Early next month, the Junction City Little Theater will do more than whistle while it works.
The first weekend in September, the JCLT will put on the musical “Working: A Musical,” a show that highlights blue collar and otherwise often-forgotten people who do nonetheless essential support jobs.
The show shines a spotlight on people from house wives to stone masons.
Director Mary Louise Stahl called the show “funny, sad, pithy, and joyous.”
The show includes music from Lin Manuel Miranda, James Taylor, and Stephen Schwartz. It is based on interviews of ordinary, working class people by journalist Studs Terkel.
Joshua Childs is an experienced local theater participant.
He has participated in the Junction City theater scene since he was a child, taking part in summer acting camps.
“This is the first musical I’ve been in, in two years here at JCLT,” Childs said.
He chose to take part because his sister, Brittany Lamb, is co-directing the show with Stahl.
“She talked me into it, but it is nice being back,” Childs said. “It’s a nostalgic feeling — being in rehearsals all night and doing it again. And it’s fun. I’ve always enjoyed doing theater, so it’s nice to give to the community and share what you’ve got.”
Childs hopes community members who choose to attend the show absorb the message.
“I really, really love the message that it shares just about the importance of working and kind of see a whole bunch of people in their roles that they play, in their jobs, and what they give,” he said. “It really helps people look inward and kind of find a sense of worth. You know? No matter how big or small you are, whatever job you have, it’s something special that you can give. And whether you’re getting paid a million dollars a year or minimum wage, you’re still contributing.”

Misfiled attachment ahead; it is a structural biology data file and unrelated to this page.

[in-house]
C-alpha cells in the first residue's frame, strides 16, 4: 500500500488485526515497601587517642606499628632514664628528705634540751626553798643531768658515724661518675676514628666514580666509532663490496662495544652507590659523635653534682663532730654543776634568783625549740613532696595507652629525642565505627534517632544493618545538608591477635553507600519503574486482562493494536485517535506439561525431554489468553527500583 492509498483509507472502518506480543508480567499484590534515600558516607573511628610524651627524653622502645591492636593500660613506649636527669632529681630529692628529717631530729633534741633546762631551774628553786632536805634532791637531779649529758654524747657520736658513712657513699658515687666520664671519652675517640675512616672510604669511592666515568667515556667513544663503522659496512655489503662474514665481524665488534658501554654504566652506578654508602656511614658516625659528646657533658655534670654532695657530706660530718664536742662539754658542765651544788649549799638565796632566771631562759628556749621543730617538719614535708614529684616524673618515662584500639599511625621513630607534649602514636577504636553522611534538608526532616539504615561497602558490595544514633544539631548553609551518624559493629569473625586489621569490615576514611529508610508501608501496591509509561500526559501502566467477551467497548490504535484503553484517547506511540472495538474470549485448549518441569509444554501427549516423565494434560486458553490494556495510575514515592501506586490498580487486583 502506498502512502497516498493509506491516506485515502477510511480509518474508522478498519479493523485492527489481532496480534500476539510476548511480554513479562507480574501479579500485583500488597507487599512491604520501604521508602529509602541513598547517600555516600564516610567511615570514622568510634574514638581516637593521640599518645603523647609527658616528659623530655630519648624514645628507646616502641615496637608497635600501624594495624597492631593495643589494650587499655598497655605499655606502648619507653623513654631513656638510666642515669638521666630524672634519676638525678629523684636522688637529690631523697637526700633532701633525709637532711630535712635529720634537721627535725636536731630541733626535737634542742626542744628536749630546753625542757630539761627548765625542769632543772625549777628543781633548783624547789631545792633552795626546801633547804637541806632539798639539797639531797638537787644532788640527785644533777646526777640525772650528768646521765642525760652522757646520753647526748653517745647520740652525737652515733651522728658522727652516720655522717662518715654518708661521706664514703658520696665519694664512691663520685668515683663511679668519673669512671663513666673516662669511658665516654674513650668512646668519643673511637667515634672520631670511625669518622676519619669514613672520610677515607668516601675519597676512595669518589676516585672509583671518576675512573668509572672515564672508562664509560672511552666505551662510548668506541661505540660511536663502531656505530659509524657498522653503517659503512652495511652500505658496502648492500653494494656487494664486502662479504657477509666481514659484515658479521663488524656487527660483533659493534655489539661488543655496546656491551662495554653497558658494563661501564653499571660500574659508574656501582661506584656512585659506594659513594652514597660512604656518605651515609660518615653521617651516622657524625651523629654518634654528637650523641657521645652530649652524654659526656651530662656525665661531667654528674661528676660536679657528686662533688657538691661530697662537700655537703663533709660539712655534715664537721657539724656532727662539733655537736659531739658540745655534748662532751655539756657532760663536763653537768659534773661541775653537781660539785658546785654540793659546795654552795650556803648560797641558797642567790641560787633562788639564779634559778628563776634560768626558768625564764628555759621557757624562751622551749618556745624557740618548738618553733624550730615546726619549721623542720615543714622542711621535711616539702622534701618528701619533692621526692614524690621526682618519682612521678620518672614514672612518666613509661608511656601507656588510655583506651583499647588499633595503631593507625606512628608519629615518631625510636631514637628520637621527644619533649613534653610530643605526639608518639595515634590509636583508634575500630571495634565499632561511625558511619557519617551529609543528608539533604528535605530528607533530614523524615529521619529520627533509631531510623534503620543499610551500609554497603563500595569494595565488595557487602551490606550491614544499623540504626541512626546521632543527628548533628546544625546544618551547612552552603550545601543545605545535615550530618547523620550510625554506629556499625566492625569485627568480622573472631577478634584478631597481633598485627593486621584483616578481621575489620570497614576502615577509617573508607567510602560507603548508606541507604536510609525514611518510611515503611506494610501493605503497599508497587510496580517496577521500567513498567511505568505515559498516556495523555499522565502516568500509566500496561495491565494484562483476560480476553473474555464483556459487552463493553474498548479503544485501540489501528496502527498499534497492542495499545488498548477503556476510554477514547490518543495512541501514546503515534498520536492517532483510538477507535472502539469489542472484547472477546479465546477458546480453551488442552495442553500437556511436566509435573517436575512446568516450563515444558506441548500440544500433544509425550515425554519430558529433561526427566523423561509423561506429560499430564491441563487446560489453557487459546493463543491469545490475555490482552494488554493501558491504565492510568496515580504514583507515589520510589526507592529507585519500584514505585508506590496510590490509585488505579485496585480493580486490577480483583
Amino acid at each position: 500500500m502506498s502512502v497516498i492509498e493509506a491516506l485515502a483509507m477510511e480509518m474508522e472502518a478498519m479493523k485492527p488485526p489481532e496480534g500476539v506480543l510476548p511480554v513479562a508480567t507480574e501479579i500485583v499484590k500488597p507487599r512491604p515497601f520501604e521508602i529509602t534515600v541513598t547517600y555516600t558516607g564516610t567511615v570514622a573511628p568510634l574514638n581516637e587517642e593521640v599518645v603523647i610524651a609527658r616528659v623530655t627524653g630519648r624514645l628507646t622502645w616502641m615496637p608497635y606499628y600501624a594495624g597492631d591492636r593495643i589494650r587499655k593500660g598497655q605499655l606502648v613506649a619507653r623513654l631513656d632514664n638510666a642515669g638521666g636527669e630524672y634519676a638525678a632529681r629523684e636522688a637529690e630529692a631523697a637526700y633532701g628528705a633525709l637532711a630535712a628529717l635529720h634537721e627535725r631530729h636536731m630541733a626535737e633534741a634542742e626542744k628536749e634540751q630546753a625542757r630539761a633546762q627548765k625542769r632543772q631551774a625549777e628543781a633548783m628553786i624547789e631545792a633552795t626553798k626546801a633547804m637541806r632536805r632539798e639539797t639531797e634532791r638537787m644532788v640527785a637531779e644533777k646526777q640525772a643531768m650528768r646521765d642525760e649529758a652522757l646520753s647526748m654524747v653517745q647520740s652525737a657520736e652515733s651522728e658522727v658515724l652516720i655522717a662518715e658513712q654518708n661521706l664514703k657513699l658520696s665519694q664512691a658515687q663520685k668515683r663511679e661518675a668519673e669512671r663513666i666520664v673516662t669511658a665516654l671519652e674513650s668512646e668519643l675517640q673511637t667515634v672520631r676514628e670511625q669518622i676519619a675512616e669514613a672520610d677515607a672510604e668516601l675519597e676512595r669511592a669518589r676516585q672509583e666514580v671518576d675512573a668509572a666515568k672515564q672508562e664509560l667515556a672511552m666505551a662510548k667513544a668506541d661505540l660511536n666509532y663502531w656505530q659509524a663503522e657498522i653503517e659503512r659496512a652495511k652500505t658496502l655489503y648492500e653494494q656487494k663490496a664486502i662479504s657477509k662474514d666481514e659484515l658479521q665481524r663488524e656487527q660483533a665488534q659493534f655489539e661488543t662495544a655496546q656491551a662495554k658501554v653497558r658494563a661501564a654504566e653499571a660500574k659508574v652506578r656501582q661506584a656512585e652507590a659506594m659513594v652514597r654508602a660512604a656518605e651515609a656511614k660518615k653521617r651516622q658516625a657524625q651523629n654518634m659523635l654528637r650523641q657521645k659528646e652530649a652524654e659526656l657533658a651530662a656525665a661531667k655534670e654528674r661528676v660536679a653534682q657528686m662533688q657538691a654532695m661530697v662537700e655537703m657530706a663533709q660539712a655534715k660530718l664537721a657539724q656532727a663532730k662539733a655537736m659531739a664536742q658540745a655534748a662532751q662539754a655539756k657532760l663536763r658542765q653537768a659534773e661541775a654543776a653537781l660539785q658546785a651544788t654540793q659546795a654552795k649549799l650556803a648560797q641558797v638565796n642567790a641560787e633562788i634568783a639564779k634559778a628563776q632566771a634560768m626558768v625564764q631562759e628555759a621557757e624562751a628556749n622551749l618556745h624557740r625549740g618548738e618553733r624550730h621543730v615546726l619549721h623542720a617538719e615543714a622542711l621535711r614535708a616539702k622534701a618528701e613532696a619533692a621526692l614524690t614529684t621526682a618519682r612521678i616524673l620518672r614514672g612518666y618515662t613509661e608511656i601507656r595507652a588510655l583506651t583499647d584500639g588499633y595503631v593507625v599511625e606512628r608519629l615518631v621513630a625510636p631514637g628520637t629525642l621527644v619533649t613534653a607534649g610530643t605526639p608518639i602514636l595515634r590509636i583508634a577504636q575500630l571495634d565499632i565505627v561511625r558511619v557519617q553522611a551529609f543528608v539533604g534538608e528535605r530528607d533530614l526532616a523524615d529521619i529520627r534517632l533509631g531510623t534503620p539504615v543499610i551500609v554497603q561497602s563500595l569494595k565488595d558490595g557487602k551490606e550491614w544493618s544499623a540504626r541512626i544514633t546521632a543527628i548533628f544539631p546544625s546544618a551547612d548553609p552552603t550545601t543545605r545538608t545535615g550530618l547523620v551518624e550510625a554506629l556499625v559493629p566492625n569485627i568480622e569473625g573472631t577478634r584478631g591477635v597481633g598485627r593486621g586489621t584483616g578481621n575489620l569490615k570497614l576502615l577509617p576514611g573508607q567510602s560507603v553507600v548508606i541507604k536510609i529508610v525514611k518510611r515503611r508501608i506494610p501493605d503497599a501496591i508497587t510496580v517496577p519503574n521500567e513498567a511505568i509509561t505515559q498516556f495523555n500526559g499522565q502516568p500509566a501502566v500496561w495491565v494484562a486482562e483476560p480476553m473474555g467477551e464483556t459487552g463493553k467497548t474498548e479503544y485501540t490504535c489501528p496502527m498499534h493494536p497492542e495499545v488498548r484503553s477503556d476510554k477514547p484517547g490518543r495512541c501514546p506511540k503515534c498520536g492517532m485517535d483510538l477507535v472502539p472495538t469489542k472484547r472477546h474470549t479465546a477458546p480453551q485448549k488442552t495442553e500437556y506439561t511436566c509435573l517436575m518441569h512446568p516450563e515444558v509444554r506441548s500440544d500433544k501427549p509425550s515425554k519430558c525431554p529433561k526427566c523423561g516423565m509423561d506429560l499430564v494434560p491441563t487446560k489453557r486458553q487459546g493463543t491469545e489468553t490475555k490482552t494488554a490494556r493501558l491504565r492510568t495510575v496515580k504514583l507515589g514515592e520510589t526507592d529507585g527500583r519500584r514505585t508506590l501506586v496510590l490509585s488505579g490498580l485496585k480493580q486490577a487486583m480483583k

Actor Lorelei Palmer is relatively new to the stage. Her first show took place in spring, when she played the role of Bloody Mary in the show “South Pacific.”
As a military wife, she finds the upcoming show inspiring. Palmer particularly enjoys the character of the house wife.
“Even though you’re a house wife, you still work,” she said. “Especially for me. I’m a military spouse and so every three to four years we’re moving. It’s almost hard really to keep a job — to stay a a job. And so to me that really struck a cord.”
Palmer feels the show will appeal to people from every walk of life.
“There’s something for every single one of us,” she said. “It really touches a cord in our hearts. Because if we’re not working, our spouse is working.”
Dave Sampson plays a mason and sings in the chorus in the upcoming show.
“I’ve been involved in theater since I was, I guess, in high school,” he said.
Sampson has spent most of his time behind the scenes, but has chosen to come out into the limelight for the JCLT. “Working” will be the hardest show he has done yet.
“This is the most challenging, complicated piece I’ve ever done,” he said.
He enjoys the challenge.
“There’s the complicated harmonies and the point and counterpoint for the male and female voices,” he said. “Being able to find my part in all that.”
Sampson, who was cut from glee club as an eighth grader and who didn’t take music back up until he was in his 30s, finds the story “poignant” and “interesting,” he said.
“It talks about the working people,” he said. “These are the folks just like you and me.”
The show takes place in Chicago, so it has more of a big city feel than a rural one, but Sampson believes it will appeal anyone who has ever done a hard day’s labor.
“It touches everybody that works,” he said.
Personally, taking part in the show has allowed her the chance to meet people, practice her music and give back to the community, Palmer said.
The show will take place Sept. 5,6, and 7 at 7:30 p.m. with a matinee show at 2 p.m. Sept. 8. The show takes place at the C.L. Hoover Opera House.
Tickets can be purchased by contacting firstname.lastname@example.org or by calling the box office at 785-238-3906.